AMS / RRHOFM Lecture Series
Albin Zak, 5 October 2011
Albin J. Zak III, Professor of Music at the State University of New York, Albany, gave the inaugural lecture, "'A Thoroughly Bad Record': Elvis Presley’s 'Hound Dog' as Rock and Roll Manifesto."
Zak describes his lecture as follows: "The pop music upheavals of the 1950s were fraught with crosscurrents and paradoxes. As fundamental changes in musical sound and language accrued rapidly, their significance was masked by a veneer of trivia. It was impossible for anyone at the time to imagine the long-range implications of what was happening. In retrospect, however, we can recognize defining moments of crystallization. This talk examines the implications of the market success of Elvis Presley’s 'Hound Dog,' which claimed the number-one spot on the Pop, Country, and R&B charts in the summer of 1956. The record was widely scorned by music industry veterans and high-pop aficionados, yet in its rude enthusiasm it represents an emphatic assertion of aesthetic principle at the dawn of rock and roll."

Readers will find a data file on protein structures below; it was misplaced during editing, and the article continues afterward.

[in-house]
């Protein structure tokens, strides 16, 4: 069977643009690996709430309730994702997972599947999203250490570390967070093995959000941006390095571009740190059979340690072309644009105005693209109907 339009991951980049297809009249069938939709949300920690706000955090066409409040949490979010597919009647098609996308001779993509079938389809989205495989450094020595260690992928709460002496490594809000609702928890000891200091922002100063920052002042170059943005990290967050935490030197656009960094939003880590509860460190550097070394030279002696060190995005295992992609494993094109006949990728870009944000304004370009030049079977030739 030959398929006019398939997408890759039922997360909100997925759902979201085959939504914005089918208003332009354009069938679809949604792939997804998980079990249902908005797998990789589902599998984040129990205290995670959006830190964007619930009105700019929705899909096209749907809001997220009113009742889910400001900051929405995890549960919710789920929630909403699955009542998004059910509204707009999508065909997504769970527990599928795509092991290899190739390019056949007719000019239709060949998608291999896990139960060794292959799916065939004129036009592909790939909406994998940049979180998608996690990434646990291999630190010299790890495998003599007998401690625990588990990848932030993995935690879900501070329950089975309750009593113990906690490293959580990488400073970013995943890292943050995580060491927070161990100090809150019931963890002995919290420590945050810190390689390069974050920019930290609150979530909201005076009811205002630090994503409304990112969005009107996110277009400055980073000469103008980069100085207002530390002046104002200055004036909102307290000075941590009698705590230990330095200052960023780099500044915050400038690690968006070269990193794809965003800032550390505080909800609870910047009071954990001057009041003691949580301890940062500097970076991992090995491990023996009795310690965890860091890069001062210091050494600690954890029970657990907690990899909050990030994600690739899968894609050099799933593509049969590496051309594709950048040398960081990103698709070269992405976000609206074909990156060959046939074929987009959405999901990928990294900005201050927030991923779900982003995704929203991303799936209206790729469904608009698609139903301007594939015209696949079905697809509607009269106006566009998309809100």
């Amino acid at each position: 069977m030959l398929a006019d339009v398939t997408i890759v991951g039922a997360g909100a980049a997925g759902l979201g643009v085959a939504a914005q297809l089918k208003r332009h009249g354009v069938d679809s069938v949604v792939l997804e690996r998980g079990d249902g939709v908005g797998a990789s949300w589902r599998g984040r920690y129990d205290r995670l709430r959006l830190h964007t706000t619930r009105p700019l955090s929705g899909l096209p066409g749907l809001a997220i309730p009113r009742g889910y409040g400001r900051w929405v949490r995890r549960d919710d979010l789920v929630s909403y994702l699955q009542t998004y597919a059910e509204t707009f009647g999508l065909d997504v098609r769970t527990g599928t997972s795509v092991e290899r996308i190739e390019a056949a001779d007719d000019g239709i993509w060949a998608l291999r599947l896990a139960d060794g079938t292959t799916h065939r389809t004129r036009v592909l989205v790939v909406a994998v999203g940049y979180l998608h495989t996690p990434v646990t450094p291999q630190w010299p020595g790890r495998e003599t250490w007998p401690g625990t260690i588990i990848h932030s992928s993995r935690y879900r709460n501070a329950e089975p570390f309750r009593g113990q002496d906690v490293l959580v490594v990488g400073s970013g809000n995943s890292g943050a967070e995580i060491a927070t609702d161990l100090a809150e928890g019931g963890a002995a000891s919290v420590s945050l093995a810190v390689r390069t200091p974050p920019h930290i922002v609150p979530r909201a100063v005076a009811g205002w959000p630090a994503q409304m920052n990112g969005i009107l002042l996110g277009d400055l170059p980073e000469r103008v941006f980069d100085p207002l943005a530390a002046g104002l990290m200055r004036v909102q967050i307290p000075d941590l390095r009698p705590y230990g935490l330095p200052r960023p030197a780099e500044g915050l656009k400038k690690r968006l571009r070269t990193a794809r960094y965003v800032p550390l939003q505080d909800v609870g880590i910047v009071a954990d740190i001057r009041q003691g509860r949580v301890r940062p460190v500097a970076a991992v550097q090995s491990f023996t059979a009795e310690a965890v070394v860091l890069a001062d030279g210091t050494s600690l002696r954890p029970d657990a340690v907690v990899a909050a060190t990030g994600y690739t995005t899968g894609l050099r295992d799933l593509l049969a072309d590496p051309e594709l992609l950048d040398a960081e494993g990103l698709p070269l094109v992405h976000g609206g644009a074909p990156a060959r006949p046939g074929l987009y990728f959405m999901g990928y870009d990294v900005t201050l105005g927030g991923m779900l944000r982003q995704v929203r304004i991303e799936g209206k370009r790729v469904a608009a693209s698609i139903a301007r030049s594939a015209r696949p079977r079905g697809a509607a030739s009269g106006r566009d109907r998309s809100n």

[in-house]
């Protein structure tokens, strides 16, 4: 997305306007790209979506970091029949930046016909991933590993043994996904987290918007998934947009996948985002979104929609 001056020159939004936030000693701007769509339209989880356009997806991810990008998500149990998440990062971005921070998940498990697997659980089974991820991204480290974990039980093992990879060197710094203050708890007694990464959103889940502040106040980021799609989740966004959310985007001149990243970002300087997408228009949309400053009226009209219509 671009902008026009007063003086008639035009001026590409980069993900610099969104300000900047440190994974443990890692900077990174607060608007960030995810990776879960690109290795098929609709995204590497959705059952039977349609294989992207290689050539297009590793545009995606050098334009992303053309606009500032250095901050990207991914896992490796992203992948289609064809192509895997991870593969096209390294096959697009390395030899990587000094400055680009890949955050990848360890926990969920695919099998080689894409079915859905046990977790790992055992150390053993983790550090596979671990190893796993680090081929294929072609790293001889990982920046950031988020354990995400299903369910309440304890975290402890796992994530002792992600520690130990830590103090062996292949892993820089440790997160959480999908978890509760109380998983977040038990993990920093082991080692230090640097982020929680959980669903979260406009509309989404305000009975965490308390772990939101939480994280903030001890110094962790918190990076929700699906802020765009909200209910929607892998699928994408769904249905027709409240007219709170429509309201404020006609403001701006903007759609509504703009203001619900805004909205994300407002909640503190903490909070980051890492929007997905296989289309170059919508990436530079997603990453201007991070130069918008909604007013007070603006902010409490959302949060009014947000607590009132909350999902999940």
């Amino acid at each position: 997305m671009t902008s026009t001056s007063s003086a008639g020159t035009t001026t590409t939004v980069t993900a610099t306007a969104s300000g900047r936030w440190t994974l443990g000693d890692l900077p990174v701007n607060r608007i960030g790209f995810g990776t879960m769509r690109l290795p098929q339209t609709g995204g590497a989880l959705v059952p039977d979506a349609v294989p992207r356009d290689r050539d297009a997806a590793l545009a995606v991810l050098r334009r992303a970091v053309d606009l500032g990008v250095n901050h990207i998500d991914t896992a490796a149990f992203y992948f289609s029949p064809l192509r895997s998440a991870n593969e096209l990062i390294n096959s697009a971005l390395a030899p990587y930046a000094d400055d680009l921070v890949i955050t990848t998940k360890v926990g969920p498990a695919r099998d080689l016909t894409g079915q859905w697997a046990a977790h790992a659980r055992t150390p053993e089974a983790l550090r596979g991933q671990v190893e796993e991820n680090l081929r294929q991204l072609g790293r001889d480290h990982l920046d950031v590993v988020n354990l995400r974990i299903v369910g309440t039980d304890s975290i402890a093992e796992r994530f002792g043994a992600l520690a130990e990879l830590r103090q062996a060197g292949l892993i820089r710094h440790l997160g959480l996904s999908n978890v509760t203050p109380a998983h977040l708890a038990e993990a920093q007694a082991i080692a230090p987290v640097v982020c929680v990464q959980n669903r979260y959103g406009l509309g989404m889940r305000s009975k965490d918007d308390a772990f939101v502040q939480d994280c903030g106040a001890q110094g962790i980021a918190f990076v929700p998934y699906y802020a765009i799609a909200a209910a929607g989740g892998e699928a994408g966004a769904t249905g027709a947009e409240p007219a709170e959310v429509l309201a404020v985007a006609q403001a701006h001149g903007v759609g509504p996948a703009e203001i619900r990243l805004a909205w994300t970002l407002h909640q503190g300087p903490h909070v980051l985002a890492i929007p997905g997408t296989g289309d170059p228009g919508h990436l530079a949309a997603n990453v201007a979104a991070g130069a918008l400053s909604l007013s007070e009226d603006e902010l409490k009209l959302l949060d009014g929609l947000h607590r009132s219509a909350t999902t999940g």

Timeline: The video is 1 hour, 25 minutes, 40 seconds long. Contents are as follows:
0:00: Opening remarks: Terry Stewart, President and Chief Executive Officer of the Rock and Roll Hall of Fame and Museum
2:39: Introduction to the RRHOFM Education Department: Jason Hanley, Director of Education
7:43: Introduction to the lecture: Rob Walser, Professor of musicology, Case Western Reserve University
12:37: Albin Zak's lecture
1:01:03: Q&A that followed the lecture